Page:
Web site errors mean lost traffic. Fixing dead links and malfunctioning scripts may not sound like marketing work, but every visitor who fails to find what they're looking for, or leaves in disgust because your whizzy features don't work right, is a penny out of your pocket. A log analysis program can give you a breakdown of the different type of errors that occur.

To err is human, and humans built the Web, so even the most tightly-run Web site will log a few errors. If the percentage of requests resulting in errors seems unusually high, however, there may be problems that need to be fixed.

If you're getting a lot of 404s (page not found errors), then you may have some bad links on your site. You can find and fix them with a program like LinkBot, or with the Link Analysis cartridge which is included with the more expensive versions of WebTrends. Lots of script errors? Perhaps you have scripts somewhere that are malfunctioning. If so, track them down and fix them to convert those errors into impressions. A lot of script errors may also indicate that many of your visitors have older browsers that can't handle the newfangled stuff. Either figure out how to hide the scripts from the older browsers, or get rid of 'em.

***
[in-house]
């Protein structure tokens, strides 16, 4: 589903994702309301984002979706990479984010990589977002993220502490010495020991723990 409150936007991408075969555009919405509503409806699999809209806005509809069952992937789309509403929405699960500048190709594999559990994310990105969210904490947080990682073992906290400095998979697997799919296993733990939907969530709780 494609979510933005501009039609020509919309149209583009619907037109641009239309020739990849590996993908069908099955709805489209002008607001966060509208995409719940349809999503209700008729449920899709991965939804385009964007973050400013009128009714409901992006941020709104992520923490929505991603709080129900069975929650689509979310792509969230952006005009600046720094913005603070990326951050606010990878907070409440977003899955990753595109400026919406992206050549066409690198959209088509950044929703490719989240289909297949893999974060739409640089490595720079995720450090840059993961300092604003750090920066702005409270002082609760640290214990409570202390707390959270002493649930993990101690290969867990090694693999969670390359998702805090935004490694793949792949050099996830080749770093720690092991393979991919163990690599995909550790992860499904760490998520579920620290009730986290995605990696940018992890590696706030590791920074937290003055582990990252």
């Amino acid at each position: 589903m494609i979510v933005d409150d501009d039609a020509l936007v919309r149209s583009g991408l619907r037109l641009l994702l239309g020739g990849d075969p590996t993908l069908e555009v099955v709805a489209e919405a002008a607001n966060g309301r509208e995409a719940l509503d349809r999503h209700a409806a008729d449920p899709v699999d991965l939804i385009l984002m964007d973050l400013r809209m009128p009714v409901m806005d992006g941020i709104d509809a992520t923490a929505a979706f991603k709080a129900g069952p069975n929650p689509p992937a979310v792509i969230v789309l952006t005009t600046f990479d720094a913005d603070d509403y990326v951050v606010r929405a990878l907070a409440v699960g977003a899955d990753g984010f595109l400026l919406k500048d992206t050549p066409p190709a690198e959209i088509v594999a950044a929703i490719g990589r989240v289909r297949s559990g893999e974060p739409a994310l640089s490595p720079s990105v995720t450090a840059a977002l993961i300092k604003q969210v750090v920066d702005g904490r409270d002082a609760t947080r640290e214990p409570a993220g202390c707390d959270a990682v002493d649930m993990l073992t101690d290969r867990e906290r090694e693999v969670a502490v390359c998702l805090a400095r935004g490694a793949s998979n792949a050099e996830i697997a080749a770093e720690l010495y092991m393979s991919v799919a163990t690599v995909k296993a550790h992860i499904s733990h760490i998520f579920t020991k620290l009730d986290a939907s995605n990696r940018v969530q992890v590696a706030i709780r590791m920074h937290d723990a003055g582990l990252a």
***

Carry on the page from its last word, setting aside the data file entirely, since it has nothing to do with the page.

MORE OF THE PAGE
Most Active Countries

If your Web site is aimed solely at US visitors, then you don't want traffic from other countries - it just ties up your server with visits from people who won't be buying anything. If your Web site has international appeal, however, then the more the merrier.

For US sites, the US will represent the lion's share of your traffic, with the UK, Canada, and Australia following. The next ones will usually be Germany and Sweden, followed by the other affluent Anglophiles of Western Europe.

The relative amounts of traffic from each country can tell you several things. If the percentage of your traffic that is from outside the US is tiny, then you may be able to realize a substantial overall boost by increasing your international traffic. Submit your site to international search engines and directories - all the major search engines have regional versions that you can submit to, and there are also various specialized search engines for particular regions, such as Euroseek.